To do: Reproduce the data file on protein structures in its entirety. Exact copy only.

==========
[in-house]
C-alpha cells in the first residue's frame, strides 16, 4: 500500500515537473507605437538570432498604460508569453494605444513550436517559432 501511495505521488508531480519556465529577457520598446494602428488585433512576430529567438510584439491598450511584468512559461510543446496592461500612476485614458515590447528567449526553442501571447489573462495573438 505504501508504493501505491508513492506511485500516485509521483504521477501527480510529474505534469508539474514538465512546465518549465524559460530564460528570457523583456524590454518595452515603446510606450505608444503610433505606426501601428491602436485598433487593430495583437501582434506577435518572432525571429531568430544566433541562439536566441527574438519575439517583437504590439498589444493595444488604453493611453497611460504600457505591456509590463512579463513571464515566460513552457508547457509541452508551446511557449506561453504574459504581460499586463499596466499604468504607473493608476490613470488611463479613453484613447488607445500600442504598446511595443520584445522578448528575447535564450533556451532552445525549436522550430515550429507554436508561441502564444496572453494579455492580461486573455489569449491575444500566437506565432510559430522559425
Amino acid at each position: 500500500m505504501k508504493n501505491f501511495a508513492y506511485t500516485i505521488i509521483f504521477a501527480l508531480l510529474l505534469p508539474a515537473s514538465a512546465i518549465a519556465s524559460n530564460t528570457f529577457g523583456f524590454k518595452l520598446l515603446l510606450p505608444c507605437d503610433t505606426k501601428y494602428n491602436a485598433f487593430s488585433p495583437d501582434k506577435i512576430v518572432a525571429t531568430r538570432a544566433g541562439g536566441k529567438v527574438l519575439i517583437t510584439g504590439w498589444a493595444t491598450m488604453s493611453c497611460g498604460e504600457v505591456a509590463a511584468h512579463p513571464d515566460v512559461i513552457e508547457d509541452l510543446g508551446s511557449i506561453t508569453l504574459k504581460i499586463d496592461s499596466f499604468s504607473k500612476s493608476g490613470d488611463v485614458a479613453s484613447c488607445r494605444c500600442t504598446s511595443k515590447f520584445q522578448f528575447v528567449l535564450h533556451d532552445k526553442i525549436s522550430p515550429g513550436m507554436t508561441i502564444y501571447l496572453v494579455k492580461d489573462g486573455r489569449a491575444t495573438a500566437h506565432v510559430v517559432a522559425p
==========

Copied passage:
[in-house]
C-alpha cells in the first residue's frame, strides 16, 4: 500500500515537473507605437538570432498604460508569453494605444513550436517559432 501511495505521488508531480519556465529577457520598446494602428488585433512576430529567438510584439491598450511584468512559461510543446496592461500612476485614458515590447528567449526553442501571447489573462495573438 505504501508504493501505491508513492506511485500516485509521483504521477501527480510529474505534469508539474514538465512546465518549465524559460530564460528570457523583456524590454518595452515603446510606450505608444503610433505606426501601428491602436485598433487593430495583437501582434506577435518572432525571429531568430544566433541562439536566441527574438519575439517583437504590439498589444493595444488604453493611453497611460504600457505591456509590463512579463513571464515566460513552457508547457509541452508551446511557449506561453504574459504581460499586463499596466499604468504607473493608476490613470488611463479613453484613447488607445500600442504598446511595443520584445522578448528575447535564450533556451532552445525549436522550430515550429507554436508561441502564444496572453494579455492580461486573455489569449491575444500566437506565432510559430522559425
Amino acid at each position: 500500500m505504501k508504493n501505491f501511495a508513492y506511485t500516485i505521488i509521483f504521477a501527480l508531480l510529474l505534469p508539474a515537473s514538465a512546465i518549465a519556465s524559460n530564460t528570457f529577457g523583456f524590454k518595452l520598446l515603446l510606450p505608444c507605437d503610433t505606426k501601428y494602428n491602436a485598433f487593430s488585433p495583437d501582434k506577435i512576430v518572432a525571429t531568430r538570432a544566433g541562439g536566441k529567438v527574438l519575439i517583437t510584439g504590439w498589444a493595444t491598450m488604453s493611453c497611460g498604460e504600457v505591456a509590463a511584468h512579463p513571464d515566460v512559461i513552457e508547457d509541452l510543446g508551446s511557449i506561453t508569453l504574459k504581460i499586463d496592461s499596466f499604468s504607473k500612476s493608476g490613470d488611463v485614458a479613453s484613447c488607445r494605444c500600442t504598446s511595443k515590447f520584445q522578448f528575447v528567449l535564450h533556451d532552445k526553442i525549436s522550430p515550429g513550436m507554436t508561441i502564444y501571447l496572453v494579455k492580461d489573462g486573455r489569449a491575444t495573438a500566437h506565432v510559430v517559432a522559425p